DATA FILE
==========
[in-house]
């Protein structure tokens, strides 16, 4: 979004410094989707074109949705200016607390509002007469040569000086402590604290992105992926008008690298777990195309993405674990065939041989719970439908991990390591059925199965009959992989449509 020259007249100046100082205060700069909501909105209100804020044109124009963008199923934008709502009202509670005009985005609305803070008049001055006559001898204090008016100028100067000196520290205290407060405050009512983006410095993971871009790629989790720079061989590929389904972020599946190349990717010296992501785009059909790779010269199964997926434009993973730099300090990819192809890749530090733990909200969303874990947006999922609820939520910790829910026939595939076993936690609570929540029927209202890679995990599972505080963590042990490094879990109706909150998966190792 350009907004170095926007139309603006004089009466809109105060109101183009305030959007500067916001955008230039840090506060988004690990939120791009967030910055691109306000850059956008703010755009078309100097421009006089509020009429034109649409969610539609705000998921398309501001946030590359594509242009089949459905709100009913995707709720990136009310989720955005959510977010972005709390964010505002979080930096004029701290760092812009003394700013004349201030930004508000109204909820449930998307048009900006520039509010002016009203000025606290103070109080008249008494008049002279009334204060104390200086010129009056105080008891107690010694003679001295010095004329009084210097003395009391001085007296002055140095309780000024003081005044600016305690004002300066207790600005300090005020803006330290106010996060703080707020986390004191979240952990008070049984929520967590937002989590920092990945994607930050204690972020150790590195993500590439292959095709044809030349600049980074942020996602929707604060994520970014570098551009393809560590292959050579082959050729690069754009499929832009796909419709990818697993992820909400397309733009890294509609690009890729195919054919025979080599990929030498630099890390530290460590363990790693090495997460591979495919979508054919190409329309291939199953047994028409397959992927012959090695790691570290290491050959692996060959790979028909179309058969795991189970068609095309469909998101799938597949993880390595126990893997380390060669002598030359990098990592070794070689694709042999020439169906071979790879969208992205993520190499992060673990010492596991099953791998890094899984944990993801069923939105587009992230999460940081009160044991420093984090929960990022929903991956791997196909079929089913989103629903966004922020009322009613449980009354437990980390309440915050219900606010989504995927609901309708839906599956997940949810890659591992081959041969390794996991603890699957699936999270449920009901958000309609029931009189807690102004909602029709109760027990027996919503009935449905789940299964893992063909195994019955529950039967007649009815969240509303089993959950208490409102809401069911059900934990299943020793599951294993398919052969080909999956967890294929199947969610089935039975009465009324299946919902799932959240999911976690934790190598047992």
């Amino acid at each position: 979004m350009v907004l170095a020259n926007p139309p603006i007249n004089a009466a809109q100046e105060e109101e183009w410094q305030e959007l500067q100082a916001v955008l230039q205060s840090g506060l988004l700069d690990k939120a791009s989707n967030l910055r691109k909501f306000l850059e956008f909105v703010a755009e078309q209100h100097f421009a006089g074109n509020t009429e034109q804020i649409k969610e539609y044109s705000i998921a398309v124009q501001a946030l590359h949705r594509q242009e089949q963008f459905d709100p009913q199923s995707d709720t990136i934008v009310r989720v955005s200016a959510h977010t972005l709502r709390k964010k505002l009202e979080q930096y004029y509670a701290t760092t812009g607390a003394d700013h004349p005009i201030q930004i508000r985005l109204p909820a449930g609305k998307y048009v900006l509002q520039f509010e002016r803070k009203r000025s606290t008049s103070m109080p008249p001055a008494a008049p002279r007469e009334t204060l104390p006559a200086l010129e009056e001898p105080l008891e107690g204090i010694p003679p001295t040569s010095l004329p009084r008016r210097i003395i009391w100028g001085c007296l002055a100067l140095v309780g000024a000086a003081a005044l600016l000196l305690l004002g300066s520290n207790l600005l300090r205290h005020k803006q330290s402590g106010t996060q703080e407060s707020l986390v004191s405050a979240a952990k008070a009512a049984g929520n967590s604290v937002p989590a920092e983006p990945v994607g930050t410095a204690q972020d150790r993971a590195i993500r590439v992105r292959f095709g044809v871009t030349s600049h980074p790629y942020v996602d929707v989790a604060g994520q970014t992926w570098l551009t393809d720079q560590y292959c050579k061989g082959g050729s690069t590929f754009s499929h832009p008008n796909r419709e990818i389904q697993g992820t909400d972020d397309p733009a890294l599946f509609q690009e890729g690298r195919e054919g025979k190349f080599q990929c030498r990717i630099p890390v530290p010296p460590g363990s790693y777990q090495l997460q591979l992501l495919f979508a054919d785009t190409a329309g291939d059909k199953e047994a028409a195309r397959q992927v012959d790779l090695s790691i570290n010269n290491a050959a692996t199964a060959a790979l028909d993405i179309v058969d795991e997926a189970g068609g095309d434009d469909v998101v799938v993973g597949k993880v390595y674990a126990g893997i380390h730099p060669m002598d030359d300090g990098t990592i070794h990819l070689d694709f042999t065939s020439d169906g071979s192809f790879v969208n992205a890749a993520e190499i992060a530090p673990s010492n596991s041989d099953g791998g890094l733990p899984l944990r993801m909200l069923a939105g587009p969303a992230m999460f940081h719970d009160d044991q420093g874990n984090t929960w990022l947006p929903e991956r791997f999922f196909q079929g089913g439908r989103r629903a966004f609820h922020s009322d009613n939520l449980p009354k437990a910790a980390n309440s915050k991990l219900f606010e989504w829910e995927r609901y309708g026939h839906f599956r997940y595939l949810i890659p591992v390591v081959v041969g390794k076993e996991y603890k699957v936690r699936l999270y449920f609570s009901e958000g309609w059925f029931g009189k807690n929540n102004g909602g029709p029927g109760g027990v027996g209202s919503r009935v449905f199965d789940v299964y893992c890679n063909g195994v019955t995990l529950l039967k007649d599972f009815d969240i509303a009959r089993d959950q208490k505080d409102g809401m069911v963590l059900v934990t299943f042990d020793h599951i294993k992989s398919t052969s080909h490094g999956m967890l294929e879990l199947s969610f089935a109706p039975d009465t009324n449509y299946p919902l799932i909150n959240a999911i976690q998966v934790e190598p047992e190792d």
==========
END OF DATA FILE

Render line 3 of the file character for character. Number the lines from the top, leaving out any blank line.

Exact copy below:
């Amino acid at each position: 979004m350009v907004l170095a020259n926007p139309p603006i007249n004089a009466a809109q100046e105060e109101e183009w410094q305030e959007l500067q100082a916001v955008l230039q205060s840090g506060l988004l700069d690990k939120a791009s989707n967030l910055r691109k909501f306000l850059e956008f909105v703010a755009e078309q209100h100097f421009a006089g074109n509020t009429e034109q804020i649409k969610e539609y044109s705000i998921a398309v124009q501001a946030l590359h949705r594509q242009e089949q963008f459905d709100p009913q199923s995707d709720t990136i934008v009310r989720v955005s200016a959510h977010t972005l709502r709390k964010k505002l009202e979080q930096y004029y509670a701290t760092t812009g607390a003394d700013h004349p005009i201030q930004i508000r985005l109204p909820a449930g609305k998307y048009v900006l509002q520039f509010e002016r803070k009203r000025s606290t008049s103070m109080p008249p001055a008494a008049p002279r007469e009334t204060l104390p006559a200086l010129e009056e001898p105080l008891e107690g204090i010694p003679p001295t040569s010095l004329p009084r008016r210097i003395i009391w100028g001085c007296l002055a100067l140095v309780g000024a000086a003081a005044l600016l000196l305690l004002g300066s520290n207790l600005l300090r205290h005020k803006q330290s402590g106010t996060q703080e407060s707020l986390v004191s405050a979240a952990k008070a009512a049984g929520n967590s604290v937002p989590a920092e983006p990945v994607g930050t410095a204690q972020d150790r993971a590195i993500r590439v992105r292959f095709g044809v871009t030349s600049h980074p790629y942020v996602d929707v989790a604060g994520q970014t992926w570098l551009t393809d720079q560590y292959c050579k061989g082959g050729s690069t590929f754009s499929h832009p008008n796909r419709e990818i389904q697993g992820t909400d972020d397309p733009a890294l599946f509609q690009e890729g690298r195919e054919g025979k190349f080599q990929c030498r990717i630099p890390v530290p010296p460590g363990s790693y777990q090495l997460q591979l992501l495919f979508a054919d785009t190409a329309g291939d059909k199953e047994a028409a195309r397959q992927v012959d790779l090695s790691i570290n010269n290491a050959a692996t199964a060959a790979l028909d993405i179309v058969d795991e997926a189970g068609g095309d434009d469909v998101v799938v993973g597949k993880v390595y674990a126990g893997i380390h730099p060669m002598d030359d300090g990098t990592i070794h990819l070689d694709f042999t065939s020439d169906g071979s192809f790879v969208n992205a890749a993520e190499i992060a530090p673990s010492n596991s041989d099953g791998g890094l733990p899984l944990r993801m909200l069923a939105g587009p969303a992230m999460f940081h719970d009160d044991q420093g874990n984090t929960w990022l947006p929903e991956r791997f999922f196909q079929g089913g439908r989103r629903a966004f609820h922020s009322d009613n939520l449980p009354k437990a910790a980390n309440s915050k991990l219900f606010e989504w829910e995927r609901y309708g026939h839906f599956r997940y595939l949810i890659p591992v390591v081959v041969g390794k076993e996991y603890k699957v936690r699936l999270y449920f609570s009901e958000g309609w059925f029931g009189k807690n929540n102004g909602g029709p029927g109760g027990v027996g209202s919503r009935v449905f199965d789940v299964y893992c890679n063909g195994v019955t995990l529950l039967k007649d599972f009815d969240i509303a009959r089993d959950q208490k505080d409102g809401m069911v963590l059900v934990t299943f042990d020793h599951i294993k992989s398919t052969s080909h490094g999956m967890l294929e879990l199947s969610f089935a109706p039975d009465t009324n449509y299946p919902l799932i909150n959240a999911i976690q998966v934790e190598p047992e190792d």